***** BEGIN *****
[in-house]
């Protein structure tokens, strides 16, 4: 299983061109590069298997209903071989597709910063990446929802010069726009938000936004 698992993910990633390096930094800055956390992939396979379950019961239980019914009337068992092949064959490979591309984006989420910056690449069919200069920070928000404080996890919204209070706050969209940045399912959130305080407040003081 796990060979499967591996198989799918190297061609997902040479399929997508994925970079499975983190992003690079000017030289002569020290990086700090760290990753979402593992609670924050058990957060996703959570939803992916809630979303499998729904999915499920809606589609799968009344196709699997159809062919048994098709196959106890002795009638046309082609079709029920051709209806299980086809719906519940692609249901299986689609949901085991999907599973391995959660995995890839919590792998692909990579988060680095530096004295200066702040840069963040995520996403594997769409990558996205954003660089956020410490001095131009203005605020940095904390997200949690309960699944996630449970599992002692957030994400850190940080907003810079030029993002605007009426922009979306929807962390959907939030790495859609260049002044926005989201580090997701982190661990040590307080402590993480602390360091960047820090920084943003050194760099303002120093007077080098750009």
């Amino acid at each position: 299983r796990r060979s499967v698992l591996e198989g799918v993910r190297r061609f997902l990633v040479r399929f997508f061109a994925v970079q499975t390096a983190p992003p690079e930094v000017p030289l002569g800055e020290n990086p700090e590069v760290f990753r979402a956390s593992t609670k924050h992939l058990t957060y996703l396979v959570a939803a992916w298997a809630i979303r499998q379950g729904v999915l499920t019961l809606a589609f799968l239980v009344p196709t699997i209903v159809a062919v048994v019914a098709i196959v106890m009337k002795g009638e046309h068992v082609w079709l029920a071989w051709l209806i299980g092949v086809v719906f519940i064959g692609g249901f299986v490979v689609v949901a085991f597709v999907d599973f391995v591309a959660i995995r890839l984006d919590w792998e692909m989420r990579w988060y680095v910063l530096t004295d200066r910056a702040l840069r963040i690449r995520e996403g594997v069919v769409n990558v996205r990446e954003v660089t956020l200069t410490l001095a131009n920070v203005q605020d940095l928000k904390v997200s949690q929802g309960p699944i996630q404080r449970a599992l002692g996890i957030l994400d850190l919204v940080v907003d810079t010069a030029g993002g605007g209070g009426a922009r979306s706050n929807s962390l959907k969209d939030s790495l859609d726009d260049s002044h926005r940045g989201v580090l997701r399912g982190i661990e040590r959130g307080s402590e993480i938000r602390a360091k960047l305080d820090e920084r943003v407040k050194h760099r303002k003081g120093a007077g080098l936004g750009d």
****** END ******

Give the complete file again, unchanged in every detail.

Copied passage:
[in-house]
């Protein structure tokens, strides 16, 4: 299983061109590069298997209903071989597709910063990446929802010069726009938000936004 698992993910990633390096930094800055956390992939396979379950019961239980019914009337068992092949064959490979591309984006989420910056690449069919200069920070928000404080996890919204209070706050969209940045399912959130305080407040003081 796990060979499967591996198989799918190297061609997902040479399929997508994925970079499975983190992003690079000017030289002569020290990086700090760290990753979402593992609670924050058990957060996703959570939803992916809630979303499998729904999915499920809606589609799968009344196709699997159809062919048994098709196959106890002795009638046309082609079709029920051709209806299980086809719906519940692609249901299986689609949901085991999907599973391995959660995995890839919590792998692909990579988060680095530096004295200066702040840069963040995520996403594997769409990558996205954003660089956020410490001095131009203005605020940095904390997200949690309960699944996630449970599992002692957030994400850190940080907003810079030029993002605007009426922009979306929807962390959907939030790495859609260049002044926005989201580090997701982190661990040590307080402590993480602390360091960047820090920084943003050194760099303002120093007077080098750009």
């Amino acid at each position: 299983r796990r060979s499967v698992l591996e198989g799918v993910r190297r061609f997902l990633v040479r399929f997508f061109a994925v970079q499975t390096a983190p992003p690079e930094v000017p030289l002569g800055e020290n990086p700090e590069v760290f990753r979402a956390s593992t609670k924050h992939l058990t957060y996703l396979v959570a939803a992916w298997a809630i979303r499998q379950g729904v999915l499920t019961l809606a589609f799968l239980v009344p196709t699997i209903v159809a062919v048994v019914a098709i196959v106890m009337k002795g009638e046309h068992v082609w079709l029920a071989w051709l209806i299980g092949v086809v719906f519940i064959g692609g249901f299986v490979v689609v949901a085991f597709v999907d599973f391995v591309a959660i995995r890839l984006d919590w792998e692909m989420r990579w988060y680095v910063l530096t004295d200066r910056a702040l840069r963040i690449r995520e996403g594997v069919v769409n990558v996205r990446e954003v660089t956020l200069t410490l001095a131009n920070v203005q605020d940095l928000k904390v997200s949690q929802g309960p699944i996630q404080r449970a599992l002692g996890i957030l994400d850190l919204v940080v907003d810079t010069a030029g993002g605007g209070g009426a922009r979306s706050n929807s962390l959907k969209d939030s790495l859609d726009d260049s002044h926005r940045g989201v580090l997701r399912g982190i661990e040590r959130g307080s402590e993480i938000r602390a360091k960047l305080d820090e920084r943003v407040k050194h760099r303002k003081g120093a007077g080098l936004g750009d």